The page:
January 2006 Letters To The Editor
or return to January 2006 Contents
The editors of S&C invite readers to submit their opinions and information on subjects relating to technical analysis and this magazine. This column is our means of communication with our readers. Is there something you would like to know more (or less) about? Tell us about it. Without a source of new ideas and subjects coming from our readers, this magazine would not exist.
Address your correspondence to: Editor, STOCKS & COMMODITIES, 4757 California Ave. SW, Seattle, WA 98116-4499, or E-mail to firstname.lastname@example.org. All letters become the property of Technical Analysis, Inc. Letter-writers must include their full name and address for verification. Letters may be edited for length or clarity. The opinions expressed in this column do not necessarily represent those of the magazine. -Editor
BOLLINGER BANDS VS. CCI
Had Neil Jon Harrington contacted me prior to writing his article ("The Link Between Bollinger Bands And The Commodity Channel index," October 2005 S&C), I could have saved him some trouble, for the relationship between the commodity channel index and Bollinger Bands is well known and has been widely explored.
If the same input data is used and the constants equalized, it is true that the main difference in logic between the two approaches comes down to the difference between standard deviation and mean absolute deviation. However, that is not a trivial difference; it is a significant and crucial difference. When prices are close to the average, there is little difference between the calculations, but when prices move away from the average, the differences become dramatic. This is due to the squaring of the deviations from the mean in standard deviation, a calculation that accentuates large deviations. Mean absolute deviation has no such magnifying mechanism.
This difference is most critical when it is the greatest - that is, at the extremes - because it allows our definition of relatively high and low - the Bollinger Bands - to remain germane to the rapidly evolving price structure.
Please note that these two series cannot be made to correspond by adjusting the constants involved, since the difference is nonlinear. This nonlinearity arises from the squaring of the differences in the calculation of standard deviation. For a normally distributed series, MAD is approximately equal to 0.7979 standard deviation; however, security prices are not normally distributed, so we can expect the difference to be somewhat greater.
Though Mr. Harrington did "uncover" the facts, he missed the worth. Traders should not consider %b - that is, the oscillator derived from Bollinger Bands - and the commodity channel index to be interchangeable. Donald Lambert and I created different tools for different purposes; each has its unique characteristics and utility.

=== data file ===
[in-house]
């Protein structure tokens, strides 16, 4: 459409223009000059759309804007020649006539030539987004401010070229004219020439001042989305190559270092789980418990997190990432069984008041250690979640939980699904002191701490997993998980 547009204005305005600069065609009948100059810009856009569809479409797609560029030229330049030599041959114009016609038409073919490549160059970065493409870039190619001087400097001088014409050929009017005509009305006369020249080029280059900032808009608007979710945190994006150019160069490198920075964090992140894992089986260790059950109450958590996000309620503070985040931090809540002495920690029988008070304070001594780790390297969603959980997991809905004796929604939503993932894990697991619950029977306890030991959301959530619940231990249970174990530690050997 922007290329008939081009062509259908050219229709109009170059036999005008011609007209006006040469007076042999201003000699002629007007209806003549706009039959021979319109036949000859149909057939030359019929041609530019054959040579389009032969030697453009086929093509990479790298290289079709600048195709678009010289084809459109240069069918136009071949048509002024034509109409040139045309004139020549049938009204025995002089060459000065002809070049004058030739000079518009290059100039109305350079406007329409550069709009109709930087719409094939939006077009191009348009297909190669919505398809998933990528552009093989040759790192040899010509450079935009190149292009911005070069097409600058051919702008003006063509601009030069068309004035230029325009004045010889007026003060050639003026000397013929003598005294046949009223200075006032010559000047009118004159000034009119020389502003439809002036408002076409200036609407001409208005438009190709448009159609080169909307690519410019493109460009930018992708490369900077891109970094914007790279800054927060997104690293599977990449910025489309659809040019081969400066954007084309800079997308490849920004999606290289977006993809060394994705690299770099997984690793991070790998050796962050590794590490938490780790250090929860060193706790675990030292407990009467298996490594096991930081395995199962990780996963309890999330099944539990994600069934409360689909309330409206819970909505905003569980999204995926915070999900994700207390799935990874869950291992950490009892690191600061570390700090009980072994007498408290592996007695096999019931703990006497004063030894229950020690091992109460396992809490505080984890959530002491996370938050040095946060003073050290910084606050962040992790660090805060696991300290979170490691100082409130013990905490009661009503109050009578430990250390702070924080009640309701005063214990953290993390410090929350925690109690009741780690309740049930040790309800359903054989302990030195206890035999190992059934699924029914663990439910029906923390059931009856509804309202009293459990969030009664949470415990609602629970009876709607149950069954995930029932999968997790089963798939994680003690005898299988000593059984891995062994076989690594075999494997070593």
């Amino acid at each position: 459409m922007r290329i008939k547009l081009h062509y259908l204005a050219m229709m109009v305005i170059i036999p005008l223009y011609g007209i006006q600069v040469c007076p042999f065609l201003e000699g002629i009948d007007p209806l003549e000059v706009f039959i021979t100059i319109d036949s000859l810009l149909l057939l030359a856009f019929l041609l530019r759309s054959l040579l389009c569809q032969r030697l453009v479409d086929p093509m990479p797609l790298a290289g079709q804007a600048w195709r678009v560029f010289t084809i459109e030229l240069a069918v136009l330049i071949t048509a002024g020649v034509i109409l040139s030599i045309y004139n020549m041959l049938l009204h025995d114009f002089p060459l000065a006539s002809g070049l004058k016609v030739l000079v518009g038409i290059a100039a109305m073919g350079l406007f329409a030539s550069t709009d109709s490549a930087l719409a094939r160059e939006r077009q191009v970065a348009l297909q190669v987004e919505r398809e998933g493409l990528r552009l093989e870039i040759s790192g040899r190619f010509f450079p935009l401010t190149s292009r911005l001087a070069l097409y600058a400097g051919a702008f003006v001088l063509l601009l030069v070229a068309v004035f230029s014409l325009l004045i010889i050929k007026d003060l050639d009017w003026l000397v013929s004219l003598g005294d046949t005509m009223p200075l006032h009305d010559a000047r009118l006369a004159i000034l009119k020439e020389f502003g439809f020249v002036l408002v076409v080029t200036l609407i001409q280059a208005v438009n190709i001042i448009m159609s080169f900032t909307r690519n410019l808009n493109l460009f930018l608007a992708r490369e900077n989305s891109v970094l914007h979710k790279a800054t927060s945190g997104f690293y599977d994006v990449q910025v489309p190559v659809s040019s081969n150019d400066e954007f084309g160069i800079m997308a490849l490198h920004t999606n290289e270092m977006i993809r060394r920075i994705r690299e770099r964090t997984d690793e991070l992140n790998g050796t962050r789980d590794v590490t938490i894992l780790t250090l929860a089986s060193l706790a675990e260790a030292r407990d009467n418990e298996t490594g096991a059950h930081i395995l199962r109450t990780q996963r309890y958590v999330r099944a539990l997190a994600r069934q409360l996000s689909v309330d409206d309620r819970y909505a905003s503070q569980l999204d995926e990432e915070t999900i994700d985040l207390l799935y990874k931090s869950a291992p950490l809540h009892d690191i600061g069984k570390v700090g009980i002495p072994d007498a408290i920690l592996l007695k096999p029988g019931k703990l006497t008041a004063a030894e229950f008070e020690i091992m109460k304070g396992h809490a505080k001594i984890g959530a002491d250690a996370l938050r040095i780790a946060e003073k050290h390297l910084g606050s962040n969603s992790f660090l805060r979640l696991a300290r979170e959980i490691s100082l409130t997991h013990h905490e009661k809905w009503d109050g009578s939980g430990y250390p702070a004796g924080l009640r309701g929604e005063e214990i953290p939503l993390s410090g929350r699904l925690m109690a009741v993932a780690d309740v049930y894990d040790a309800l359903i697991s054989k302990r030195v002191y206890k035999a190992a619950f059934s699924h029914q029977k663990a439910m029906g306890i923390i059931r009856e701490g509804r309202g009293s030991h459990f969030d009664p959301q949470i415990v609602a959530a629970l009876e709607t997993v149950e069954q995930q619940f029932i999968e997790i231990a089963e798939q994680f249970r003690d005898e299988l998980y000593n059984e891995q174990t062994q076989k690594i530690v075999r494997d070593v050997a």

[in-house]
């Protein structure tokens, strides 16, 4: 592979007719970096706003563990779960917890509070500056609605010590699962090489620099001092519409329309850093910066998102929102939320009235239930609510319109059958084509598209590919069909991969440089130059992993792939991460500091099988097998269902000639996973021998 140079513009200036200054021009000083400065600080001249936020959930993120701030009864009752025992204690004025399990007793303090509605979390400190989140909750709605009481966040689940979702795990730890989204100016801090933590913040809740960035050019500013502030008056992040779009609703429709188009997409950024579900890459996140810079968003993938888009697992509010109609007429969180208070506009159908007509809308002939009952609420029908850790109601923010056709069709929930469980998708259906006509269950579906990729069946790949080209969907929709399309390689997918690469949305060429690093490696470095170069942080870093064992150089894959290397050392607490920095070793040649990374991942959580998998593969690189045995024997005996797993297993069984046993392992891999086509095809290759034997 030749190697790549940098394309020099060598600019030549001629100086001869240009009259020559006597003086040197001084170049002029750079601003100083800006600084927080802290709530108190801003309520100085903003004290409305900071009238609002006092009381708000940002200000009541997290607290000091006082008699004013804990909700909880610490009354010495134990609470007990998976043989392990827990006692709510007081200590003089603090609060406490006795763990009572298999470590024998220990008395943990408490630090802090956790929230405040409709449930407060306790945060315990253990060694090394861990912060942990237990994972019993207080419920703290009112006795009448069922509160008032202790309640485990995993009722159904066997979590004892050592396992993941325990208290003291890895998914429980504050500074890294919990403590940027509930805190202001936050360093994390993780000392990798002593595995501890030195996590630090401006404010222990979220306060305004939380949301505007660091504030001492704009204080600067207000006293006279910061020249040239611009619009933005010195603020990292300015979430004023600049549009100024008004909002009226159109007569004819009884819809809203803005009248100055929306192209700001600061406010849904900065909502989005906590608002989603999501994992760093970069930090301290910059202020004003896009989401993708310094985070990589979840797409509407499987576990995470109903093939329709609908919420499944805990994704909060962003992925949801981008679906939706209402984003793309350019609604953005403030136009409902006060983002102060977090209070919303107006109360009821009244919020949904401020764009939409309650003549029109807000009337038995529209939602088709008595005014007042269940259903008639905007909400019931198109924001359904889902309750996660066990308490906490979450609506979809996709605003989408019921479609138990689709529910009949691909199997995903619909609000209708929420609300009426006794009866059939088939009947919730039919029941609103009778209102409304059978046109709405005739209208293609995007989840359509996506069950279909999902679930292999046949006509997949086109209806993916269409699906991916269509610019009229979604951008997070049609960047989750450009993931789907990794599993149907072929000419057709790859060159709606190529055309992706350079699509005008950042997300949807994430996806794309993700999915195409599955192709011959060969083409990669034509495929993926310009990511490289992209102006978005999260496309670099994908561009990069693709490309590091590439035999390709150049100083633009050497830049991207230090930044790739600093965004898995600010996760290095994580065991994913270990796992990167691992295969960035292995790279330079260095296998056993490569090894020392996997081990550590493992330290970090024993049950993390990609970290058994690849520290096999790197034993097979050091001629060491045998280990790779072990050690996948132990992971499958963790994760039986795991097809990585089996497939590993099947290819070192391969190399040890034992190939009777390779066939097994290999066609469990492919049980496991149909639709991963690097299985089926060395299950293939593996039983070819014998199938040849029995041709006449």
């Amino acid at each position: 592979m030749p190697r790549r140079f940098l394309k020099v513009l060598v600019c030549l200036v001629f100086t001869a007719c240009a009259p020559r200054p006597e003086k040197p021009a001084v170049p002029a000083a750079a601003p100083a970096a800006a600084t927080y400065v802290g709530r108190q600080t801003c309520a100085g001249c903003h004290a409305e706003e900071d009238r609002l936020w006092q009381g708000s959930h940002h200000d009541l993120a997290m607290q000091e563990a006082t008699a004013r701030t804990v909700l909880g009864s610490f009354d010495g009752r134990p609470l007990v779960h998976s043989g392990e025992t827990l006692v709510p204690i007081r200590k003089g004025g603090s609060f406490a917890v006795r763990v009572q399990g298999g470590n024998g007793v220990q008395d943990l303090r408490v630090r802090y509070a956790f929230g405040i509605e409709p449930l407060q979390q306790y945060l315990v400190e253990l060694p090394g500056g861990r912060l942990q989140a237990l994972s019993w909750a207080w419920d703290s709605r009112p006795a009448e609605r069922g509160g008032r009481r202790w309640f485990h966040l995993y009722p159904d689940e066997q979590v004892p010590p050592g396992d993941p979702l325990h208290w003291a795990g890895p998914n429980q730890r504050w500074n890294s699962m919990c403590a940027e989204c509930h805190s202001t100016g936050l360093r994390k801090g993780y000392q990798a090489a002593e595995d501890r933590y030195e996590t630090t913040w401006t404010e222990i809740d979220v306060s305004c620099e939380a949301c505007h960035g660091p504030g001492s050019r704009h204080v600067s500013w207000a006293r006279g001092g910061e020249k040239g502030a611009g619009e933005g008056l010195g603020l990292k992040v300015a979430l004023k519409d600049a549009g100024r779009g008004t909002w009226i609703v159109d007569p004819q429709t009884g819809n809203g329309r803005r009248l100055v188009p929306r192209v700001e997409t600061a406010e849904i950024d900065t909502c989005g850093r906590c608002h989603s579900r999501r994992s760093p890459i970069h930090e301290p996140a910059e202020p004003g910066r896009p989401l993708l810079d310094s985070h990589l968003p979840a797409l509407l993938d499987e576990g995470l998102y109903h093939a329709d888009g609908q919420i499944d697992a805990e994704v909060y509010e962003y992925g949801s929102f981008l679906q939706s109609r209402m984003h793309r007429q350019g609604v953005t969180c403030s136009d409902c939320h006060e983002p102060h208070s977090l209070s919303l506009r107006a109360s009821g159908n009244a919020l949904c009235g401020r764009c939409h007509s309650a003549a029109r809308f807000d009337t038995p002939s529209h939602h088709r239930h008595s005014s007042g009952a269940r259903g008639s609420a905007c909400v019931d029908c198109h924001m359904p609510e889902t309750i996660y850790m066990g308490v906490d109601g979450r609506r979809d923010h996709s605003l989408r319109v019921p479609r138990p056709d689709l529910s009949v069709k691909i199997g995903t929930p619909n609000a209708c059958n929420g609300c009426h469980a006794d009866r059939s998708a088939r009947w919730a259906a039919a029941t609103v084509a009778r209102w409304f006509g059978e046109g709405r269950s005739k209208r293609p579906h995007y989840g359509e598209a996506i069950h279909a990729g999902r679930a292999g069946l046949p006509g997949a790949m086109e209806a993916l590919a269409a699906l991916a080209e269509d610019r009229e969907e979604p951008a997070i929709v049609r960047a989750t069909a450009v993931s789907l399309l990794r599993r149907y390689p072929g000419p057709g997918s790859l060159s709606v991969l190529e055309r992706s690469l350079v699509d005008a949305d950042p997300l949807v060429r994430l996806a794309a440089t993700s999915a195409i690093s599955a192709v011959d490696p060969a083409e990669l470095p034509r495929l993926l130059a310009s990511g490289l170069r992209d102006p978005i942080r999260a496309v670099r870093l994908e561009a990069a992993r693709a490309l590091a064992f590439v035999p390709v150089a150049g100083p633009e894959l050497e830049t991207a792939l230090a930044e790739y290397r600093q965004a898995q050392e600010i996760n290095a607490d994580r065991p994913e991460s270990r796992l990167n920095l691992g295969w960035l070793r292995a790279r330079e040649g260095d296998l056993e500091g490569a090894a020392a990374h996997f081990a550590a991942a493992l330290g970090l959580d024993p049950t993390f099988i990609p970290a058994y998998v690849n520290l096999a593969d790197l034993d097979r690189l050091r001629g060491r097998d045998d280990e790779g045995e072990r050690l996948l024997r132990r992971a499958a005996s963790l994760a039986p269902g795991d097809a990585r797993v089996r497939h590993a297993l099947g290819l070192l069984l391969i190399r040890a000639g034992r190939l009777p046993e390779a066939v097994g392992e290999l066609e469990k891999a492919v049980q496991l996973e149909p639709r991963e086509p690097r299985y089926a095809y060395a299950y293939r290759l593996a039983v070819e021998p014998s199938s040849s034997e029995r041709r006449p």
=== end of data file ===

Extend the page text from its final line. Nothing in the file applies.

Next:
Thanks again for your fine publication, which I read religiously.
John Bollinger, CFA, CMT
Readers: See also the explanatory article on Bollinger Bands called "Bollinger Bands Vs. Trading Bands" in the December 2005 S&C.-Editor
FLOYD UPPERMAN INTERVIEW
I read your interesting article on Floyd Upperman in the November 2005 S&C. I wish to enhance my knowledge of COT reports. Does Mr. Upperman offer a book or newsletter on this subject? P.S. Keep up the good work.
Jerry, via email
Floyd Upperman replies:
Thank you for your kind comments regarding the interview with me in the November 2005 issue of STOCKS & COMMODITIES.
I believe you will find everything you are looking for at my website, www.wizkid-trading.com. It's full of free information about the COT and how I use the COT as part of a trading system. My upcoming book is titled Commitments Of Traders and you can pre-order it now from Amazon.com. It will ship in mid-December 2005. You may also consider becoming a member of my main site (www.upperman.com) to access all my proprietary COT tools, charts, and indicators.
Thank you and good trading.
TRADING AS A DAY JOB
I've subscribed to STOCKS & COMMODITIES for many years and have benefited greatly from your magazine's articles. Thanks for a great publication. At this point, I'm considering stopping the "day job" and focusing full time on investments.
Are you aware of any resources to help individual trading and investment professionals obtain health and disability insurance at reasonable rates? Are there any professional associations for traders and investors that provide health insurance options for their members?
David B., via email
Try contacting the Market Technicians Association at www.mta.org or 732 596-9399, email@example.com. While they probably don't offer these services themselves, they may be able to direct you to an agency that does. Or you might look for group-buying opportunities or cooperatives with other types of self-employed people, not necessarily just for traders.
In addition, look into the tax-deductibility of your health-care expenses as a self-employed taxpayer, regardless of where you purchase your health care from.
Otherwise, perhaps our readers will have a suggestion.-Editor
INDIAN STOCK MARKET
I am in India and am a stock market technical analyst. I would like to know from where and how I can get the following support for my work:
1) Data services: Software and the source code for data management. I would like to become a data vendor for MetaStock. Kindly advise.
2) Technical analysis software source code: This is to have my own technical analysis software for the Indian market.
Vinayak More, via email
I'm afraid you're going to have to create your own source code if you wish to create your own software product. Good luck.-Editor
Back to January 2006 Contents